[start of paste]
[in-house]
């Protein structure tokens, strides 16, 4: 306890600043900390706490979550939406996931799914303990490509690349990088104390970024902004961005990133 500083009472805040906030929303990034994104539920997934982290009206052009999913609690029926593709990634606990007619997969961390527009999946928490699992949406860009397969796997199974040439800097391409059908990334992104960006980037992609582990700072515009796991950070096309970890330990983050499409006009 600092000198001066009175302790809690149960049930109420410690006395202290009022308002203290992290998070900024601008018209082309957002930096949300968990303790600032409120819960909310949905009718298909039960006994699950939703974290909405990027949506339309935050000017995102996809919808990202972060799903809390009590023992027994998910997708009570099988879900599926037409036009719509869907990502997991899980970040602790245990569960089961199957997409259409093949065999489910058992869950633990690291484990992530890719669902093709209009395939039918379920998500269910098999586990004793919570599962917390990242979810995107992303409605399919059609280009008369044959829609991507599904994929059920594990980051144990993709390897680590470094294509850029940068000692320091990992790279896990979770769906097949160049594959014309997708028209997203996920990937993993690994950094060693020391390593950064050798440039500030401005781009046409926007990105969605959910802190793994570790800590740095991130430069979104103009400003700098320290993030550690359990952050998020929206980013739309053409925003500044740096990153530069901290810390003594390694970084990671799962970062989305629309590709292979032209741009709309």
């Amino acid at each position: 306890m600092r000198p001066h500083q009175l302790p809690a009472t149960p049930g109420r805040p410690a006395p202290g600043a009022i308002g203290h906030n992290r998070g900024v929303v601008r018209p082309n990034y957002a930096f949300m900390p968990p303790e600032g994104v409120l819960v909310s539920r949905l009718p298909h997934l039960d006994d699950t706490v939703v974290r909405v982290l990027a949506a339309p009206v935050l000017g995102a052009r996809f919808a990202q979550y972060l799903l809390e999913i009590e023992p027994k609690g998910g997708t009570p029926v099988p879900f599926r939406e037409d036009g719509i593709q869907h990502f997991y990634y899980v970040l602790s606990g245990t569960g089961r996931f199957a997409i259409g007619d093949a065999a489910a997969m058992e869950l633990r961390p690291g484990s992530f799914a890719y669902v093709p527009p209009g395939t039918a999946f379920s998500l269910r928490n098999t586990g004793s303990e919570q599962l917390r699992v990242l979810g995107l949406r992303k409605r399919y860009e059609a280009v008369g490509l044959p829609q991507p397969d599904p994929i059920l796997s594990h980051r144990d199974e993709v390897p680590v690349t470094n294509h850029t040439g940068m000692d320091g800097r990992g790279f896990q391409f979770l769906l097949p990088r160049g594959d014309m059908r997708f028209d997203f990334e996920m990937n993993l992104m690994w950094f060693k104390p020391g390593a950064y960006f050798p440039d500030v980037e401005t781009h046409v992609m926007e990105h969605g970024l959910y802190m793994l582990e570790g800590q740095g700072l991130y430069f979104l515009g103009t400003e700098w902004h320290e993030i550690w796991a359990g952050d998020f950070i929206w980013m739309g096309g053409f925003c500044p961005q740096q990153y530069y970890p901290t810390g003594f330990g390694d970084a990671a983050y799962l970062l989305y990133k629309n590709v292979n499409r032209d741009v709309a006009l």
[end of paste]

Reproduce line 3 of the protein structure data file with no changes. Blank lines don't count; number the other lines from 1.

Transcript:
């Amino acid at each position: 306890m600092r000198p001066h500083q009175l302790p809690a009472t149960p049930g109420r805040p410690a006395p202290g600043a009022i308002g203290h906030n992290r998070g900024v929303v601008r018209p082309n990034y957002a930096f949300m900390p968990p303790e600032g994104v409120l819960v909310s539920r949905l009718p298909h997934l039960d006994d699950t706490v939703v974290r909405v982290l990027a949506a339309p009206v935050l000017g995102a052009r996809f919808a990202q979550y972060l799903l809390e999913i009590e023992p027994k609690g998910g997708t009570p029926v099988p879900f599926r939406e037409d036009g719509i593709q869907h990502f997991y990634y899980v970040l602790s606990g245990t569960g089961r996931f199957a997409i259409g007619d093949a065999a489910a997969m058992e869950l633990r961390p690291g484990s992530f799914a890719y669902v093709p527009p209009g395939t039918a999946f379920s998500l269910r928490n098999t586990g004793s303990e919570q599962l917390r699992v990242l979810g995107l949406r992303k409605r399919y860009e059609a280009v008369g490509l044959p829609q991507p397969d599904p994929i059920l796997s594990h980051r144990d199974e993709v390897p680590v690349t470094n294509h850029t040439g940068m000692d320091g800097r990992g790279f896990q391409f979770l769906l097949p990088r160049g594959d014309m059908r997708f028209d997203f990334e996920m990937n993993l992104m690994w950094f060693k104390p020391g390593a950064y960006f050798p440039d500030v980037e401005t781009h046409v992609m926007e990105h969605g970024l959910y802190m793994l582990e570790g800590q740095g700072l991130y430069f979104l515009g103009t400003e700098w902004h320290e993030i550690w796991a359990g952050d998020f950070i929206w980013m739309g096309g053409f925003c500044p961005q740096q990153y530069y970890p901290t810390g003594f330990g390694d970084a990671a983050y799962l970062l989305y990133k629309n590709v292979n499409r032209d741009v709309a006009l």